Jan 09, 2013 rated it it was amazing
Set in Seattle, Hotel on the Corner of Bitter and Sweet tells of the forbidden friendship between a Chinese-American boy named Henry Lee and a Japanese-American girl named Keiko Okabe during the Second World War. Henry and Keiko are both just twelve years old when they become friends in 1942. Life is difficult for both of them. They face racism and prejudice on a daily basis and Henry's father does not approve of the friendship. After the devastation of Pearl Harbour, the US government decides t ...more
Mar 22, 2011 rated it it was amazing
I'm always a little behind the curve when it comes to reading blockbuster NYT bestsellers. I think a part of me resists because I love finding "little" books that deserve kudos and talking about them. But I had heard so many good things about THE HOTEL ON THE CORNER OF BITTER AND SWEET that I bought it, though I sat on it a while before I cracked it open to read. Once I did, I was hooked instantly by the wonderful character of Henry Lee, a 12-year-old boy in Seattle's Chinatown during the early ...more
Oct 08, 2008 rated it really liked it
Hotel on the Corner of Bitter and Sweet by Jamie Ford, Release Date 1/27/2009, $24.00

I've just finished reading Jamie Ford's forthcoming novel, Hotel on the Corner of Bitter and Sweet, and am still basking in the glow. The characters are fully realized, the title is a real attention grabber, and the story fleshed out with plenty of local and period detail. Ford provides an intimate look at life on the homefront during WWII from the uncommon perpective of an earnest Chinese-American boy and his
Mauoijenn ~ *Mouthy Jenn* ~
I am Chinese

This was a touching story of friendship, love and loss. I enjoyed this very much. Great characters, rich history and beautifully written. My local library picked this as the second book in their book club. I'm looking forward to seeing what everyone thinks of it.
مرجان محمدی
Apr 12, 2017 rated it it was amazing  ·  (Review from the author)  ·  review of another edition
:نامه نویسنده به خوانندگان ایرانی

Dear friend,

When I heard that my debut novel, Hotel on the Corner of Bitter and Sweet, was going to be published in Persian, my first thought was, “Fantastic! Perhaps I could attend the Tehran Book Festival.”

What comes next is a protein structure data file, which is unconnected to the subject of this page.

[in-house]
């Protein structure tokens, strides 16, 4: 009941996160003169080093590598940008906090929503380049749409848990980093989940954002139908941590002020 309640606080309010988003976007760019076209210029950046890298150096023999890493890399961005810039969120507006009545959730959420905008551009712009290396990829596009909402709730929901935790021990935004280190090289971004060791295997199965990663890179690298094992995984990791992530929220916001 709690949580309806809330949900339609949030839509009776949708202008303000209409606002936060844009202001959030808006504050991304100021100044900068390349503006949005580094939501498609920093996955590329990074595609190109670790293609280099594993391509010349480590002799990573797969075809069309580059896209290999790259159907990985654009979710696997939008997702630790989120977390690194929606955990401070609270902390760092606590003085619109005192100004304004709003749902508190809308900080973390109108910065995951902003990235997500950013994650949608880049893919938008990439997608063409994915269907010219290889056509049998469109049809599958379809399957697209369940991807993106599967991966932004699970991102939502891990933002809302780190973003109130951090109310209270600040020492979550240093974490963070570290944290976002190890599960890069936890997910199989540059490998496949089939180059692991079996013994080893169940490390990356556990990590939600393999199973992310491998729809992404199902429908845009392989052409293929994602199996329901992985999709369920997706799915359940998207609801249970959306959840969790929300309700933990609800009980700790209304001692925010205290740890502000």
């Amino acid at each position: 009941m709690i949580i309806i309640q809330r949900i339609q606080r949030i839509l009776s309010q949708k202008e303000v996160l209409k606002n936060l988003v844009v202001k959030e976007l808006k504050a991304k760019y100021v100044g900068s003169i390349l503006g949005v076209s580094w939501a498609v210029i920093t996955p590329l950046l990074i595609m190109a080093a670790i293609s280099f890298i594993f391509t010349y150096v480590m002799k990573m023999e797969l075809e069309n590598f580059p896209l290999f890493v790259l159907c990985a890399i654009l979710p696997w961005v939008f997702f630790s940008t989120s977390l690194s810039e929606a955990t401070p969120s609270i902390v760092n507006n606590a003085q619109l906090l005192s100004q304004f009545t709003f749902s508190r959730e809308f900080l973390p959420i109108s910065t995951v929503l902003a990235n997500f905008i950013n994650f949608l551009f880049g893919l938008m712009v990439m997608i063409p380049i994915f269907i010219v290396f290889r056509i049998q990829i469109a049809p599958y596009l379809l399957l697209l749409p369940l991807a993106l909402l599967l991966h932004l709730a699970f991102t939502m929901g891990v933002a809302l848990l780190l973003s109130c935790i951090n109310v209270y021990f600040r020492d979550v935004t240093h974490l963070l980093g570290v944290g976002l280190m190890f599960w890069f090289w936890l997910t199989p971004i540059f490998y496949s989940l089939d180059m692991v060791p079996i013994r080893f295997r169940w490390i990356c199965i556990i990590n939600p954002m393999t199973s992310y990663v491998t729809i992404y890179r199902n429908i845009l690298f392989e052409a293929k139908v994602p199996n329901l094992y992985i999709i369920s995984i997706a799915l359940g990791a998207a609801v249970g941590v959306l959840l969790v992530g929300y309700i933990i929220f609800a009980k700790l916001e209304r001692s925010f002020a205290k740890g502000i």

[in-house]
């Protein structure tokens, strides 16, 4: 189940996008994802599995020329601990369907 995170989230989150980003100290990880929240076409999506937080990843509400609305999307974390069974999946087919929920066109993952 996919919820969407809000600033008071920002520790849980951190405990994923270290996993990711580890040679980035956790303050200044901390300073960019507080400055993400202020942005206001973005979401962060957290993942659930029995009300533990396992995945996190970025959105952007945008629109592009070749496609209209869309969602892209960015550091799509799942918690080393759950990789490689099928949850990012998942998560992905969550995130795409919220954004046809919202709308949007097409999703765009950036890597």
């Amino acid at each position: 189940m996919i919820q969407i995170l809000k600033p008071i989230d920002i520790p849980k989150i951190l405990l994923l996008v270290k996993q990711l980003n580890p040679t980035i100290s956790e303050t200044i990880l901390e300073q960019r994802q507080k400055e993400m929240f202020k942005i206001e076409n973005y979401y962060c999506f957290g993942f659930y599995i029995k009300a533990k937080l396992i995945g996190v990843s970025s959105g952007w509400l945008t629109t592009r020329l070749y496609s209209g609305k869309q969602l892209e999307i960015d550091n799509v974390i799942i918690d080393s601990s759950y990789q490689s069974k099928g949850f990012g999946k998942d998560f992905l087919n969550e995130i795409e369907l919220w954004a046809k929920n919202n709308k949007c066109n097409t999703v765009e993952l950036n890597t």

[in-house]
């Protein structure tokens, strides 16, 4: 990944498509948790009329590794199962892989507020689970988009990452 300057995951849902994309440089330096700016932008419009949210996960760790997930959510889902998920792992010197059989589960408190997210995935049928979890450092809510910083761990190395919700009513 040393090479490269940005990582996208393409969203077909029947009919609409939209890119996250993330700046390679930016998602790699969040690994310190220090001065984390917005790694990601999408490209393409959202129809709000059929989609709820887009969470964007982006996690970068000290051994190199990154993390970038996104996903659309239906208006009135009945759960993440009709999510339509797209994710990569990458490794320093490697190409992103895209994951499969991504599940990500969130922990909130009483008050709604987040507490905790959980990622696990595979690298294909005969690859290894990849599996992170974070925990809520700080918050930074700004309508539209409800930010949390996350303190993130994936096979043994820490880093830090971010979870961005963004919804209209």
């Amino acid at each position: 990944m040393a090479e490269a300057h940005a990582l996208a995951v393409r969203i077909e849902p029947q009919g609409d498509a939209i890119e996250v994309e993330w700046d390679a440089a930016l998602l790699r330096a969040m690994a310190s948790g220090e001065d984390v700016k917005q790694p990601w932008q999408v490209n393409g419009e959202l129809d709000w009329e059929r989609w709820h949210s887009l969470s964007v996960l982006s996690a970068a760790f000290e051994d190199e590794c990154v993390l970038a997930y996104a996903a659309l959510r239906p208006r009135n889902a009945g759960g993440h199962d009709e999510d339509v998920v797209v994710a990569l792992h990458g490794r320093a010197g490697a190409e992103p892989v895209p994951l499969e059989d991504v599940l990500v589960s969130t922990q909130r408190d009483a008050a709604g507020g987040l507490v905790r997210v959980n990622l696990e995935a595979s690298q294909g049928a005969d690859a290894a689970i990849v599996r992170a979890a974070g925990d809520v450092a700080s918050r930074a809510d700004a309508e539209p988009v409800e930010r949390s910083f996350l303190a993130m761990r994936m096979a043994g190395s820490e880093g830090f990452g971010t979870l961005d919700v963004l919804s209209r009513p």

You see I would love to visit your country.
I’ve had friends travel to Iran in the past and they’ve told me wonderful things—about the history, the culture, and especially the kind and generous people.
Also, whenever the leaders of my country say there’s somepl
May 16, 2012 rated it did not like it
Recommends it for: no one
Recommended to Laura by: book club
This review has been hidden because it contains spoilers. To view it, click here.
Mar 13, 2018 rated it it was amazing
I'm always seeing those posts on Facebook of kids of different cultures and races playing together, hugging each other and only seeing what they love. These are messages to the wider world that adults shouldn't really be imposing their racist, prejudicial fears on their kids. Henry and Keiko are 2 such beautiful little souls. In 1942, while the world is fighting and killing each other these two are just managing to get through the day without being picked on, smacked around or abused because one ...more
A rich, tender, personal story so touching and full of history I should know, but didn't. Pulled at my heartstrings and made me longingly linger over and over the last few chapters.
Set durring the height of Nihonmachi district (JapanTown) area of Seattle, Washingtom. You jump from 1986 to 1942 thoughout the story. To tell the tale of Henery Lee an intelligent, brave, 12yr old Chinese American quickly growing into a man thru struggling WWII times. He has a strained relationship with his father mi
No. Just, no.

I had pretty much decided to abandon this book unfinished when I received notification that the audiobook I had requested from the library was now available for download. Well, that clinched it.

And so, in the style of Goodnight Moon, I am bidding this book good-bye. Good-bye book. Good-bye hopelessly twee title (which should have been a clue). Good-bye awkward dialogue, and good-bye emotional manipulation. Good-bye, poor cliched struggling immigrant adolescent Henry. Good-bye, clea
Wow, just wow. This book was masterfully told and while it started slow, it built into a crescendo of feelings and emotions. The character development was amazing, the storyline outstanding, and the writing masterful.

Recommend this. Pick it up, read it.
Sep 17, 2009 rated it it was ok
I had heard lots about this book, but had not put it on my TBR list. So when I saw the audio at the library, I figured...what the heck, may as well try it! I might not have finished it if I had an alternative book in the car to read. Sometimes the reader annoyed me when he said the main character's (Henry's) words with a Chinese accent (inconsistently at that!) .... since Henry had been born in the US.

I usually do not like when an author switches back and forth from one time period to another, b
Feb 12, 2009 rated it it was amazing
Great book. I love novels based on historical fact. I finished it in just a day and a half. Hard to believe it is a first novel. I am looking forward to more from this author. I looked up some of the people and places mentioned in the book, just to see if they were real - and was pleased to find that they were. Of course if I had read the acknolwedgements at the end of the book I would have known that already.
Oct 19, 2008 rated it it was amazing
Shelves: favorites